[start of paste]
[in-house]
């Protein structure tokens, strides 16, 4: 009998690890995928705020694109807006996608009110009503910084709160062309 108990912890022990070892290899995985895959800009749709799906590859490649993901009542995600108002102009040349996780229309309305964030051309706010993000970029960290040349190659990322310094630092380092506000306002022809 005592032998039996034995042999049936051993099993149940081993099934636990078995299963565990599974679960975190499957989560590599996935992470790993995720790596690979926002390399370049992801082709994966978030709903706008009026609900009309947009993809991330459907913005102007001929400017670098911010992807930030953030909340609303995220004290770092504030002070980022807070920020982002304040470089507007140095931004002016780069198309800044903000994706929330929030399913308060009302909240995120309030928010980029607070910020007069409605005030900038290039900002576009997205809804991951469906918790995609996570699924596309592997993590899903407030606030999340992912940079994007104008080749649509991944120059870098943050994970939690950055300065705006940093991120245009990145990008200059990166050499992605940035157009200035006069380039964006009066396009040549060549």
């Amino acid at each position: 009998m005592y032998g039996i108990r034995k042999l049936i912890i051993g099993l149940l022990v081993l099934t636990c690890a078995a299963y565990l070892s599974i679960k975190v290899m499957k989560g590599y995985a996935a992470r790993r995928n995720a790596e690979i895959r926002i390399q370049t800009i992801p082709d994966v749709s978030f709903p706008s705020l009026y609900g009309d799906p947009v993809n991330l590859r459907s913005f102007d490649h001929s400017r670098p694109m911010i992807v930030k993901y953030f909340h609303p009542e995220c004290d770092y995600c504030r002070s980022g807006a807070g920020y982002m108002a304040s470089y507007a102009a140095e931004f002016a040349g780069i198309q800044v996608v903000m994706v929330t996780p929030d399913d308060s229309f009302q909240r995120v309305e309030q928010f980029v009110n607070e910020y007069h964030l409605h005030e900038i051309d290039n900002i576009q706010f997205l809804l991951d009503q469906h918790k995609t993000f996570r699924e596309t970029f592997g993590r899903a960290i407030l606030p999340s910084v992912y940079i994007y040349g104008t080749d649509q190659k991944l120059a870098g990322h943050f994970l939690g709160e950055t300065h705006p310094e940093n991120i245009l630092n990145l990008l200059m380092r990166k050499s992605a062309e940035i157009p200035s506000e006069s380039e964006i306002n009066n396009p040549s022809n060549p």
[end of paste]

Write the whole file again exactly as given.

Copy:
[in-house]
């Protein structure tokens, strides 16, 4: 009998690890995928705020694109807006996608009110009503910084709160062309 108990912890022990070892290899995985895959800009749709799906590859490649993901009542995600108002102009040349996780229309309305964030051309706010993000970029960290040349190659990322310094630092380092506000306002022809 005592032998039996034995042999049936051993099993149940081993099934636990078995299963565990599974679960975190499957989560590599996935992470790993995720790596690979926002390399370049992801082709994966978030709903706008009026609900009309947009993809991330459907913005102007001929400017670098911010992807930030953030909340609303995220004290770092504030002070980022807070920020982002304040470089507007140095931004002016780069198309800044903000994706929330929030399913308060009302909240995120309030928010980029607070910020007069409605005030900038290039900002576009997205809804991951469906918790995609996570699924596309592997993590899903407030606030999340992912940079994007104008080749649509991944120059870098943050994970939690950055300065705006940093991120245009990145990008200059990166050499992605940035157009200035006069380039964006009066396009040549060549």
């Amino acid at each position: 009998m005592y032998g039996i108990r034995k042999l049936i912890i051993g099993l149940l022990v081993l099934t636990c690890a078995a299963y565990l070892s599974i679960k975190v290899m499957k989560g590599y995985a996935a992470r790993r995928n995720a790596e690979i895959r926002i390399q370049t800009i992801p082709d994966v749709s978030f709903p706008s705020l009026y609900g009309d799906p947009v993809n991330l590859r459907s913005f102007d490649h001929s400017r670098p694109m911010i992807v930030k993901y953030f909340h609303p009542e995220c004290d770092y995600c504030r002070s980022g807006a807070g920020y982002m108002a304040s470089y507007a102009a140095e931004f002016a040349g780069i198309q800044v996608v903000m994706v929330t996780p929030d399913d308060s229309f009302q909240r995120v309305e309030q928010f980029v009110n607070e910020y007069h964030l409605h005030e900038i051309d290039n900002i576009q706010f997205l809804l991951d009503q469906h918790k995609t993000f996570r699924e596309t970029f592997g993590r899903a960290i407030l606030p999340s910084v992912y940079i994007y040349g104008t080749d649509q190659k991944l120059a870098g990322h943050f994970l939690g709160e950055t300065h705006p310094e940093n991120i245009l630092n990145l990008l200059m380092r990166k050499s992605a062309e940035i157009p200035s506000e006069s380039e964006i306002n009066n396009p040549s022809n060549p």